“On average, it takes about 10 – 15 years for the final judgment of a case, except for those of heinous crimes which have caused a public furor, as in the recent cases of the rape and murder of Seya Sadewmi and Sivaloganathan Vidya. In about 90 – 95 percent of the cases of rape, domestic violence, and child abuse, the victim and the accused have a close connection to each other. They can be family friends or relations. The victims face inconveniences when they have to continue the case for a long time against a person with whom they have a close connection, especially after the accused gets bail. The victims may also face threats,” he elaborated.
“However, there is little awareness in society, that the Victims of Crime and Witnesses Protection Law has addressed these problems to a considerable extent. Another little known fact is that, as per the Act, victims can obtain compensation up to Rs. one million at the end of a case. Our message to the public is they should not hesitate to report such incidents, because we in the Authority are there to assist and protect you. If you are afraid to go to the police or lack confidence in them, then report the incident directly to the Authority or the police division attached to it. Our hotline is 1985. This was introduced in April last year. We also accept complaints by a person or by post,” he added.
He said the Victim Protection Fund maintained by the Authority currently has a sum of Rs. four million. “This money is not obtained from the Treasury. The court, at the time of convicting a criminal, orders him to pay a sum equivalent to 20 percent of the fine imposed on him to the Fund,” he explained.
The Authority, with a limited cadre of 55, has taken great pains to raise public awareness and conduct training campaigns for police personnel, lawyers, principals and other public servants in relevant categories.
In the meantime, an amendment to the Act is in the draft stage to strengthen the protection it provides to child victims and whistle-blowers. A committee that was appointed to look into the matter has submitted its report to the Justice Ministry.
United Nations Development Programme (UNDP) Resident Representative in Sri Lanka Robert Juhkam speaking at the workshop said the UNDP was happy and proud to support the proposed amendment, which aims to add separate and more descriptive provisions for the protection of child victims and whistle-blowers.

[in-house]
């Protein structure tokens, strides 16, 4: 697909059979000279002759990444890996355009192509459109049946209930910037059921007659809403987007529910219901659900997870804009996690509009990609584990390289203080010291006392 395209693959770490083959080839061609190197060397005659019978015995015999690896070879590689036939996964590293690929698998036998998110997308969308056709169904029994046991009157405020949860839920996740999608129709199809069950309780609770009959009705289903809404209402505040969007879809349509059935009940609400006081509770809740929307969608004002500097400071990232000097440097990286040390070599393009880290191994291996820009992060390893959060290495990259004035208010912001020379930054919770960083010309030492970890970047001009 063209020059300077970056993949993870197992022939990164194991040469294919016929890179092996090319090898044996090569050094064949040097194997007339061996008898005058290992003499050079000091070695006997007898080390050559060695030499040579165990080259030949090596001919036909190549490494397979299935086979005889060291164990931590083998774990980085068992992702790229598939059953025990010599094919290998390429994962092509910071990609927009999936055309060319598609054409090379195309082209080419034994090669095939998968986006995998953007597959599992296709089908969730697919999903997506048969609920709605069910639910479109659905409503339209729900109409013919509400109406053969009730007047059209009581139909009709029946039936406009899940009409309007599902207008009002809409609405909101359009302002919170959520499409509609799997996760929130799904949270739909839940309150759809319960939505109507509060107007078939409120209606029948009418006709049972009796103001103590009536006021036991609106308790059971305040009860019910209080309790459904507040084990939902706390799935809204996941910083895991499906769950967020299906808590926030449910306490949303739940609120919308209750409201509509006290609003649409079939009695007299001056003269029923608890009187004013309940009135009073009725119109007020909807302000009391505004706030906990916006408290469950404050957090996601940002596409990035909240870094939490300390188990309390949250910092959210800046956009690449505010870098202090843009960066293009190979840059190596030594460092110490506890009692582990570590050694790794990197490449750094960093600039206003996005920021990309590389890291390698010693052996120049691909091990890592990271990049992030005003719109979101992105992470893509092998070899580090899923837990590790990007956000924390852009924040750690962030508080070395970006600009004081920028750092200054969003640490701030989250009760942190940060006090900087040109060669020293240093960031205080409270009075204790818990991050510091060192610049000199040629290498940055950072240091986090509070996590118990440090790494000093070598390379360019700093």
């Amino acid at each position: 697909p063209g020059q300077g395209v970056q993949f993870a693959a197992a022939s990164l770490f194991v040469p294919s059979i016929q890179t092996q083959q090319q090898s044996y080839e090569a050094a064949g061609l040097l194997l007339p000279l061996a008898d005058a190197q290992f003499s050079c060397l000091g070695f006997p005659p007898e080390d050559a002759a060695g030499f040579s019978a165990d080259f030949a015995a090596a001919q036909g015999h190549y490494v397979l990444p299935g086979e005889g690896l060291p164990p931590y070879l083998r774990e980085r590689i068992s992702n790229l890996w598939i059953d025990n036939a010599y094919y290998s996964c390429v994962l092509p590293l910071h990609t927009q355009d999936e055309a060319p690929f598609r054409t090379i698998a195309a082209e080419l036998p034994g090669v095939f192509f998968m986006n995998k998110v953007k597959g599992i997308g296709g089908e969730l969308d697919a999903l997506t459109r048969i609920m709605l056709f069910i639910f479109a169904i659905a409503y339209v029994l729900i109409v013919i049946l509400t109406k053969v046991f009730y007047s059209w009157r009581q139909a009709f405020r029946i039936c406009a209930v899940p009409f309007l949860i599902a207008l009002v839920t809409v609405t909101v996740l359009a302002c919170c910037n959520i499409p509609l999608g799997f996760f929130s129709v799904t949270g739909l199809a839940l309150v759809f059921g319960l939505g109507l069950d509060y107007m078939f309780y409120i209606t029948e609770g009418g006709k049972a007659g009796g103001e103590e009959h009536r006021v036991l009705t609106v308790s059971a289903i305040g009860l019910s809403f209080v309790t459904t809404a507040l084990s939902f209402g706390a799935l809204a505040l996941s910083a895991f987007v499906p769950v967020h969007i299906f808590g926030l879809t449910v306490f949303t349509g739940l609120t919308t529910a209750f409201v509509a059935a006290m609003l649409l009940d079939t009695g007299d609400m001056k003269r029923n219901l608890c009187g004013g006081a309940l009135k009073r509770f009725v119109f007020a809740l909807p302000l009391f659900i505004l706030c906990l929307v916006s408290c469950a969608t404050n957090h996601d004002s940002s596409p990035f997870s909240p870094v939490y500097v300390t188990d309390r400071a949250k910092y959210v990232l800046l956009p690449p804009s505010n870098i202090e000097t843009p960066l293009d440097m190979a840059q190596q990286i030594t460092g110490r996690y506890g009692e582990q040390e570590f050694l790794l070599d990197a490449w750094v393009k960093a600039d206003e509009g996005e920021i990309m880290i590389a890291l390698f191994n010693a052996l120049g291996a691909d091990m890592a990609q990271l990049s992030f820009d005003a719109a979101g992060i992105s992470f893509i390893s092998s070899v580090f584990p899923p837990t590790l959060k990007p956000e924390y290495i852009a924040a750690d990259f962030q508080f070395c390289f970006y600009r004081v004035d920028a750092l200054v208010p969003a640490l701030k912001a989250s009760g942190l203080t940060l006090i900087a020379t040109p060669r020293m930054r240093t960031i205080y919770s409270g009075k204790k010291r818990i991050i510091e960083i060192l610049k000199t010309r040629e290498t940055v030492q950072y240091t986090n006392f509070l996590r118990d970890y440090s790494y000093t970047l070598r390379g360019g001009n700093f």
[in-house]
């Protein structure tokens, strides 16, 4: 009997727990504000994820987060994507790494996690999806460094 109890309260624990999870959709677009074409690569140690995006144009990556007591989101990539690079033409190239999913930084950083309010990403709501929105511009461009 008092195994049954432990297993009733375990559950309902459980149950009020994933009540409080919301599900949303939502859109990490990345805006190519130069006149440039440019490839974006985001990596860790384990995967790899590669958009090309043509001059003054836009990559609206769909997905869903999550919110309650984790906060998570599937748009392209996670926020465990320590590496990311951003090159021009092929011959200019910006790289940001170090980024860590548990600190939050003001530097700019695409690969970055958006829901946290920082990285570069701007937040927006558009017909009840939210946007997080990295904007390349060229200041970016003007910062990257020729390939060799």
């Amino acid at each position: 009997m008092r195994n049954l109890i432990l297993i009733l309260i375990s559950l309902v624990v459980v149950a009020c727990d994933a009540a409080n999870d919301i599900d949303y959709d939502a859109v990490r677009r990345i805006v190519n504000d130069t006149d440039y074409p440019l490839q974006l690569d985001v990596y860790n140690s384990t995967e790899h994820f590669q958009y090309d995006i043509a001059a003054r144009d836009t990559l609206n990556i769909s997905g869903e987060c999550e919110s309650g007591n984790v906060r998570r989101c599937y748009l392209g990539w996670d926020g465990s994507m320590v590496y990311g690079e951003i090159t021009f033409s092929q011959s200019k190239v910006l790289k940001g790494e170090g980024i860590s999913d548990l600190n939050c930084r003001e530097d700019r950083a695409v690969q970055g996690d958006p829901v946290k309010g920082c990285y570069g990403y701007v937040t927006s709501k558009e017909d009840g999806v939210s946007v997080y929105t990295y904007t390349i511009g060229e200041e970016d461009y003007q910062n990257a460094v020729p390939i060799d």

“A hallmark of a successful protection structure lies in the independence and promptness of response mechanism. It must be able to earn the trust of the victims and witnesses because their reluctance to participate in the judicial process can be inhibited by a fear of retaliation,” he commented.
Since it is a relatively new piece of law, the UNDP Resident Representative pointed out that Sri Lanka’s mechanism is in “the embryonic stage with much more to be done to evolve into a fully-fledged protection structure,” but at the same time, he acknowledged that there is “important progress.”
“The passage of this law changes a lot in the justice sector in Sri Lanka. It provides the legal recognition of rights and entitlements afforded to victims of crime and witnesses. It criminalizes the offenses perpetrated against them and outlines the assistance and protection measures they can avail themselves of. This includes the express recognition of the right to confidentiality and of the punitive measures when that right is breached,” he explained.
Reasons for homicide
During the course of his presentation, Amarasinghe also revealed some interesting findings of a study he had been involved in. He said that land disputes, extramarital affairs and clashes which erupted under the influence of alcohol or drugs were the three main reasons for homicide in Sri Lanka according to a recent study.
He said the number of killings committed as a result of organized crimes such as demanding ransom and kidnapping or clashes between underworld gangs were considerably lesser than the above mentioned three reasons.
Amarasinghe who is also a senior lecturer at the Criminology and Criminal Justice Department of Sri Jayewardenepura University said the study was based on interviews with about 1,500 inmates in prisons convicted for homicide.